But axial force? How to measure the force towards the differential? It’s a quite impossible task to do this with strain gauges on the half shaft. So we needed to find another method to measure the axial force.

Actio = Reactio

So our idea was to check everything that reacts as soon as the half shaft would apply axial force. The gearbox / differential mounting was a good candidate. Sadly the incoming kardan shaft and the other wheel ruined this idea very fast. Glueing strain gauges on the differential housing? Quite the same issue, there are many ways the axial force could be absorbed and we could not find any reliable point to measure. Even with the help of a few more simulations and meetings. So we finally took a long look at the bearing. This is the only component able to receive axial force and to transmit them into the housing. It can also be easily replaced (well.. in comparison to a complete differential). And that is something we love, because we can prep it without the vehicle and we can make more than one, in case something breaks.

So how to measure axial forces on a ball bearing? I think SKF will have some answers to this, but we haven´t had access to SKF at the time being. We asked a workshop to mill four grooves into a set of bearings, and glued strain gauges (full bridge) to it.

Now we needed to test and also calibrate our new born “axial force transducer”. We simply took a calibrated force transducer, our bearing and a huge hydraulic press for this. Calibration is a whole article of its own but in short, we looked for two crucial things:

  1. Scaling. Meaning we applied 100N and noted the output of our transducer, applied 200N and noted, applied…. the whole way
  2. Linearity. Is it linear in its response? Will it return to zero when no force is applied? Is it repeatable?

As always we discovered something we did not expect, a weird offset between our four strain gauges. Thinking and thinking and testing again it suddenly became clear: A ball bearing is made out of balls. And yes- we where able to measure if a ball was directly on our gauges or not… obvious lesson learned.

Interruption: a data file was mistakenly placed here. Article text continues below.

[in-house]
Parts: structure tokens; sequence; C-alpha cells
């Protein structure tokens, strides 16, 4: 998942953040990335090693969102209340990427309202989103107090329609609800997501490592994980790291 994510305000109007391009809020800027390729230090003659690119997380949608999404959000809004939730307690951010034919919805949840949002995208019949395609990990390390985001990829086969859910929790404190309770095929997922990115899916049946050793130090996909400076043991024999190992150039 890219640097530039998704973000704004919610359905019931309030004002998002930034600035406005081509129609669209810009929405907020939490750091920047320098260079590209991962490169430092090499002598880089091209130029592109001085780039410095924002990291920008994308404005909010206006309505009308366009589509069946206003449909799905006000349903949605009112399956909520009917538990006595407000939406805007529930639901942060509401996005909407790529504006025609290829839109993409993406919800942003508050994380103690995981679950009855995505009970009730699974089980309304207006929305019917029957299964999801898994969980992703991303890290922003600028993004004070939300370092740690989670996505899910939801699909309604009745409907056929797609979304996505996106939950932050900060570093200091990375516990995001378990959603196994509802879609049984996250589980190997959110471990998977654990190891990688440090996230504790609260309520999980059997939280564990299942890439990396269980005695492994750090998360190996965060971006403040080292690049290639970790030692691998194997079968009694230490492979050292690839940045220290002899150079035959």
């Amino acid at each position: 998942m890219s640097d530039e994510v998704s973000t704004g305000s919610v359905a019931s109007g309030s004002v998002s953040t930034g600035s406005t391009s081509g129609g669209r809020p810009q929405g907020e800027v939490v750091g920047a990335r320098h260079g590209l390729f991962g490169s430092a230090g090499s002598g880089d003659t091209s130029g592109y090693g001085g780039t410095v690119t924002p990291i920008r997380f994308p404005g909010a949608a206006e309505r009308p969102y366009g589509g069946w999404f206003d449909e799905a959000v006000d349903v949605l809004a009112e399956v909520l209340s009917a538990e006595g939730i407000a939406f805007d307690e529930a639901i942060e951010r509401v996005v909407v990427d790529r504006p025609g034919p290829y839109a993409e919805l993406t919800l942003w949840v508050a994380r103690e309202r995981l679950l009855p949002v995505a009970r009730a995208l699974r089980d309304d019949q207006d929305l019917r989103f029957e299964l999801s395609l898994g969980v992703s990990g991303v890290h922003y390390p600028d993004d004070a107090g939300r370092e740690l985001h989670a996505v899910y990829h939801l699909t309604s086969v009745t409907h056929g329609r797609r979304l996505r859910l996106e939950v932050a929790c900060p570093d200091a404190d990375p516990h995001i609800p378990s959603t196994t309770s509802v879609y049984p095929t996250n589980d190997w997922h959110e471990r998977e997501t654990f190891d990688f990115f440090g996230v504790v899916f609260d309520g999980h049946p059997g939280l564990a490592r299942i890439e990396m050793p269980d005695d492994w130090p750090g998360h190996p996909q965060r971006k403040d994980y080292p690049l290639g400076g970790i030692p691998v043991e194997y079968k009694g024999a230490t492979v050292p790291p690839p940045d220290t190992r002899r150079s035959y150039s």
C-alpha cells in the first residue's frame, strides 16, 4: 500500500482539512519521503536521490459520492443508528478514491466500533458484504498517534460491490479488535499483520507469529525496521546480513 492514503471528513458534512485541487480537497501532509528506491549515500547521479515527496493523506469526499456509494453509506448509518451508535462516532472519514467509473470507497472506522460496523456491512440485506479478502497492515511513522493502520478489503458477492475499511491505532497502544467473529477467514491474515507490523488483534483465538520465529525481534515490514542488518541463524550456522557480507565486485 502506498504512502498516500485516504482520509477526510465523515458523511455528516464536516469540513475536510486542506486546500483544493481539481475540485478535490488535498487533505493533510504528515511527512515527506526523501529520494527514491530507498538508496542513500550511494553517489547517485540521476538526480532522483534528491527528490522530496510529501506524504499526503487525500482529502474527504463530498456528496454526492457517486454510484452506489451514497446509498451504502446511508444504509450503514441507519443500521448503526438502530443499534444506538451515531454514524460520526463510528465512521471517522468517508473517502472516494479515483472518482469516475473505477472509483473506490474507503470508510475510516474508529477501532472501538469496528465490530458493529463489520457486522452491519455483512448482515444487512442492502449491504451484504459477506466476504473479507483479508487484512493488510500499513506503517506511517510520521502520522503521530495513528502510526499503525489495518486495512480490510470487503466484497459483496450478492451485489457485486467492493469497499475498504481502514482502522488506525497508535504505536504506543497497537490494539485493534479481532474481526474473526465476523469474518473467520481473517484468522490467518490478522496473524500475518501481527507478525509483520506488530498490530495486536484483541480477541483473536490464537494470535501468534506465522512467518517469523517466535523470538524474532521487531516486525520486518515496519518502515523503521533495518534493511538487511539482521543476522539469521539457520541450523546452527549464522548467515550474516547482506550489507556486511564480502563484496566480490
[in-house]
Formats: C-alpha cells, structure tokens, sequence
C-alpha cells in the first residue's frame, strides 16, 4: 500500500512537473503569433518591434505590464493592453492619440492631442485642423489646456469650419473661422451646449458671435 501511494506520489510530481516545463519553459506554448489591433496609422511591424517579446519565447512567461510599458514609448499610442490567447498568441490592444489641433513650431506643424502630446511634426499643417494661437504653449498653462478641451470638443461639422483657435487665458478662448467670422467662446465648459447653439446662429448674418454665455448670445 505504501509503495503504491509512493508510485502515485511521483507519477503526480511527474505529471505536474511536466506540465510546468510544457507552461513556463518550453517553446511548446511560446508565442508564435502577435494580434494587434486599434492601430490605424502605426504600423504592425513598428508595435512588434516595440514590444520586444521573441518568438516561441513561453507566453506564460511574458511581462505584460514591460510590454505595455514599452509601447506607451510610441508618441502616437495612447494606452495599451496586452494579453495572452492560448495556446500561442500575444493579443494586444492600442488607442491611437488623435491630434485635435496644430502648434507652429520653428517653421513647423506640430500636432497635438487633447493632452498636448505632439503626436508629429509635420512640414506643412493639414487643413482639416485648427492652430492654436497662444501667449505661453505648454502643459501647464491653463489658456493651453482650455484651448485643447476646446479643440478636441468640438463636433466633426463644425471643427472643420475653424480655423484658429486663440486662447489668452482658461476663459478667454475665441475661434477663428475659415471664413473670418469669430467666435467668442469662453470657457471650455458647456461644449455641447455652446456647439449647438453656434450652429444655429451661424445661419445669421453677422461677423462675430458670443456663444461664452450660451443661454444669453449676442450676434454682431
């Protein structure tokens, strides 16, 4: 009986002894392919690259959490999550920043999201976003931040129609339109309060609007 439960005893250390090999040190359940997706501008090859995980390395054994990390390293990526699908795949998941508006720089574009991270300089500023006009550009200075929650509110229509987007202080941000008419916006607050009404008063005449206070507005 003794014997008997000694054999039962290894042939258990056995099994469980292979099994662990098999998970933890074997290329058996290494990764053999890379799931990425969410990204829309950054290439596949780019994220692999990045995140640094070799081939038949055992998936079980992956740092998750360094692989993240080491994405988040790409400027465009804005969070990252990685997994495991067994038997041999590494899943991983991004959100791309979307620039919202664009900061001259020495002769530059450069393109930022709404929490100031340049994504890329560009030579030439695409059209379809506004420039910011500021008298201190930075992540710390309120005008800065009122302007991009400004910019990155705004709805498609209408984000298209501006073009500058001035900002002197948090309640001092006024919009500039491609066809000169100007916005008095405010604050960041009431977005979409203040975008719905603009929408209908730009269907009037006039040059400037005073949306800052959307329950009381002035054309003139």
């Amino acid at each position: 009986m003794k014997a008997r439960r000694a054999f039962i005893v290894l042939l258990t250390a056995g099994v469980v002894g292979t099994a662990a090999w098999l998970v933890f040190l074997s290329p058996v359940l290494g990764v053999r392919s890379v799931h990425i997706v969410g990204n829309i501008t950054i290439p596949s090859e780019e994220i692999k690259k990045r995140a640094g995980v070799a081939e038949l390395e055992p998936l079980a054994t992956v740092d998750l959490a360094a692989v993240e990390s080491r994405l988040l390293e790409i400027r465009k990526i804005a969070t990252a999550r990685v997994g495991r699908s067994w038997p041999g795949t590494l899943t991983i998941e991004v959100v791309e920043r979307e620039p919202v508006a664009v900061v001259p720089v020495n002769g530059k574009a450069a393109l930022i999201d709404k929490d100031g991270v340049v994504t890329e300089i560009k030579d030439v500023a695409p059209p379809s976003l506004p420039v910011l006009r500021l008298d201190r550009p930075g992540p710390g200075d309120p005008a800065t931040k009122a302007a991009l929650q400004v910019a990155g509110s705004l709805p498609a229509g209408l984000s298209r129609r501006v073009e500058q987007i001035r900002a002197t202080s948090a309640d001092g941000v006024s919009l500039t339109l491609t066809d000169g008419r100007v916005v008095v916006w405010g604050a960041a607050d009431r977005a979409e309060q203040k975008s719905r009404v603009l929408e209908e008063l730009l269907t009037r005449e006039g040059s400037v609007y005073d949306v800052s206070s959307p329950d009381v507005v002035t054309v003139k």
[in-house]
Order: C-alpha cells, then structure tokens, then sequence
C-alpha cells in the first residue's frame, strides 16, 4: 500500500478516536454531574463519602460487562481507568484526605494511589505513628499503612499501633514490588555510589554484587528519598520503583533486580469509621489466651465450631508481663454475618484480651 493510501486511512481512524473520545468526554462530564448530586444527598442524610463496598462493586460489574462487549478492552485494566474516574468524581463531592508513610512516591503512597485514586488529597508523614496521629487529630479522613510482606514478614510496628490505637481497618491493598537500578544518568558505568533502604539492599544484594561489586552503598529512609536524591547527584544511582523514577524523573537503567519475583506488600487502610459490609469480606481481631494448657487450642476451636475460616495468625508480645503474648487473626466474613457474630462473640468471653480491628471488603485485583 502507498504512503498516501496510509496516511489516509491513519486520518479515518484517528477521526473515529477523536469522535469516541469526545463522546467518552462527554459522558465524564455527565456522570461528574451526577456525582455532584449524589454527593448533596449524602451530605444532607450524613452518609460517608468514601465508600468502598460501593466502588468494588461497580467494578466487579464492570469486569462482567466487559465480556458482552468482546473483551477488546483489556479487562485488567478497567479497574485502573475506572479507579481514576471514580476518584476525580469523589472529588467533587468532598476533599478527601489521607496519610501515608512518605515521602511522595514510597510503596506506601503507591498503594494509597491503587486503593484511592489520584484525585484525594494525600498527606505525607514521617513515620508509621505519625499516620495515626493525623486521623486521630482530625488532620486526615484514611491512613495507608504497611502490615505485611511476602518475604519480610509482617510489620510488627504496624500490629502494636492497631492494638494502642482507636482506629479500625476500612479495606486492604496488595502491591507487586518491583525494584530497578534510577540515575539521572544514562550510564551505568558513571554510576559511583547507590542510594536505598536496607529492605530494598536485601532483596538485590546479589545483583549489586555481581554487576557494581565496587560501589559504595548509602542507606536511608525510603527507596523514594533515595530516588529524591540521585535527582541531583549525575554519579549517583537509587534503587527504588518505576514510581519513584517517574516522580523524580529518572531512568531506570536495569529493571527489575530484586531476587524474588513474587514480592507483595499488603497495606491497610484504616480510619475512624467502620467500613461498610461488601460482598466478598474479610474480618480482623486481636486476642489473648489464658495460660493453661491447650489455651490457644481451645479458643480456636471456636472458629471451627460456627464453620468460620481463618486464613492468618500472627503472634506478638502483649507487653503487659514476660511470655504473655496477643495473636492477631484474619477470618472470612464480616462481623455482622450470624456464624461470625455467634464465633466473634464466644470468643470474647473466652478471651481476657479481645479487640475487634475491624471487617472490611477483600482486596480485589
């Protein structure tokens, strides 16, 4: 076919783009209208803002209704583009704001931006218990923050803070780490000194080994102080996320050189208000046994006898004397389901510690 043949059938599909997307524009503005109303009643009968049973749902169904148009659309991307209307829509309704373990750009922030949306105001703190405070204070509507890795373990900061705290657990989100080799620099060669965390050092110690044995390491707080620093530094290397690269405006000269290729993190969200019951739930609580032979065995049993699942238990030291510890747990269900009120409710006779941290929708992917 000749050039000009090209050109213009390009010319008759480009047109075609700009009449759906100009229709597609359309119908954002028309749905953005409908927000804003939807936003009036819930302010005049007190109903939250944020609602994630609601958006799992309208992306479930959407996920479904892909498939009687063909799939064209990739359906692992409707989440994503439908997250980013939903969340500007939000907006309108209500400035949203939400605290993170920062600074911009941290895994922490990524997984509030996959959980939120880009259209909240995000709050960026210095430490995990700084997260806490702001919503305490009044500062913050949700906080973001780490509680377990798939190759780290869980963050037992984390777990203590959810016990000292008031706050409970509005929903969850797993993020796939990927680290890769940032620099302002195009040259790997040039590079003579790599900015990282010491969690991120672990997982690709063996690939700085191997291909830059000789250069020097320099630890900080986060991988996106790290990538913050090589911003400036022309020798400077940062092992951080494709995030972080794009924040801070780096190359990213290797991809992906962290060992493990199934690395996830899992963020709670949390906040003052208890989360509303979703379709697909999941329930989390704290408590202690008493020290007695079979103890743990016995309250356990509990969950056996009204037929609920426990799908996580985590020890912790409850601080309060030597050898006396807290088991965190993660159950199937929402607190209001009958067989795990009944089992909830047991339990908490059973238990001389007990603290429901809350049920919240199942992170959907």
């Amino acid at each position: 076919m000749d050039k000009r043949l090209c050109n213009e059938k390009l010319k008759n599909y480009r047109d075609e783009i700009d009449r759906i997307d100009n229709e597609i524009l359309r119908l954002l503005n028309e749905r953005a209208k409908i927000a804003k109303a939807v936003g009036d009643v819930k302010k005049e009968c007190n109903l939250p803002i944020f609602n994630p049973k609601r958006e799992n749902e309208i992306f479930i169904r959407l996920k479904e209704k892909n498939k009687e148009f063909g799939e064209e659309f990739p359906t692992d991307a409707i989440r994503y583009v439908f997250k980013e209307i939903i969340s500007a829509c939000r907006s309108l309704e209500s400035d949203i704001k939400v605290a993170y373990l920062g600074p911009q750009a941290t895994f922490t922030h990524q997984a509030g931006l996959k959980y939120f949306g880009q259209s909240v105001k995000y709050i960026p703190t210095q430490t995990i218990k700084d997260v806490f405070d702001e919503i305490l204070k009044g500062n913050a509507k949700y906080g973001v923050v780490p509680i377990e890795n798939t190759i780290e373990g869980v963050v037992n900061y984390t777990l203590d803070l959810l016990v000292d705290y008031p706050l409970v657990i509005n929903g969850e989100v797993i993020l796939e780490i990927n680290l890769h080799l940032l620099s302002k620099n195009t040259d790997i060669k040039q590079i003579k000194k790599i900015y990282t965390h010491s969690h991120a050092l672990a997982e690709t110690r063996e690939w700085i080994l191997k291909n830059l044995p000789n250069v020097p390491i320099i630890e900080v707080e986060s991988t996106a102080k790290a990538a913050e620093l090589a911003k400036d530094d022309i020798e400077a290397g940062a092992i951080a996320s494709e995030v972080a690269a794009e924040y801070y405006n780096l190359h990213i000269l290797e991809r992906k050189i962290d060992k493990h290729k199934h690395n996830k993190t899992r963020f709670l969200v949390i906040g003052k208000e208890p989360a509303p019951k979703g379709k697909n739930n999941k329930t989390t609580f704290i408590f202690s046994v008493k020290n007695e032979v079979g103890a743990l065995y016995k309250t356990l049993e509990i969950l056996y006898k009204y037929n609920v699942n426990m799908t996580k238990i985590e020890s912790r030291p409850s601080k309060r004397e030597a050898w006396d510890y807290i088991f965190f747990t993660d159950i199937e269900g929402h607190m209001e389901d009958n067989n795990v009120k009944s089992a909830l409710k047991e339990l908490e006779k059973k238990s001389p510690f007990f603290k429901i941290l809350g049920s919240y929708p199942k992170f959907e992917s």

Start your engines

From here it was quite straight forward, we prepared a calibration document for the bearing and saved the scaling in our measurement system. We booked track, drivers and vehicles together with the test engineer and also booked a transport truck to get the vehicle directly from the workshop to the track (You do not want to drive long ways over public roads with all these sensors attached and especially not with a prototype rear axle). And then the real fun part started! It was very crowded inside the vehicle since we needed one to manage the data recording system, one driver, the developer of the axle and also the test engineer where not willing to wait outside either. We bumped over the track, maximum load, maximum acceleration and maximum suspension travel. Thankfully someone invented proper seat belts and thankfully we tied all of the equipment carefully down.. what a ride! After every approach we took a look at the measurement data and named the logging file accordingly.

Everyone is happy

After a few attempts it become quite fast clear: No risk for the differential, the construction is sound and well done. Our measurement system and transducers worked fine and we exported proudly the raw and interpreted data down to a thumb drive. After that there was only un-prepping left. But since that particular case I have been well fascinated with observing wheels and suspensions during highway travels 🙂

Picture credit for top image:


Picture credit for driveshaft picture: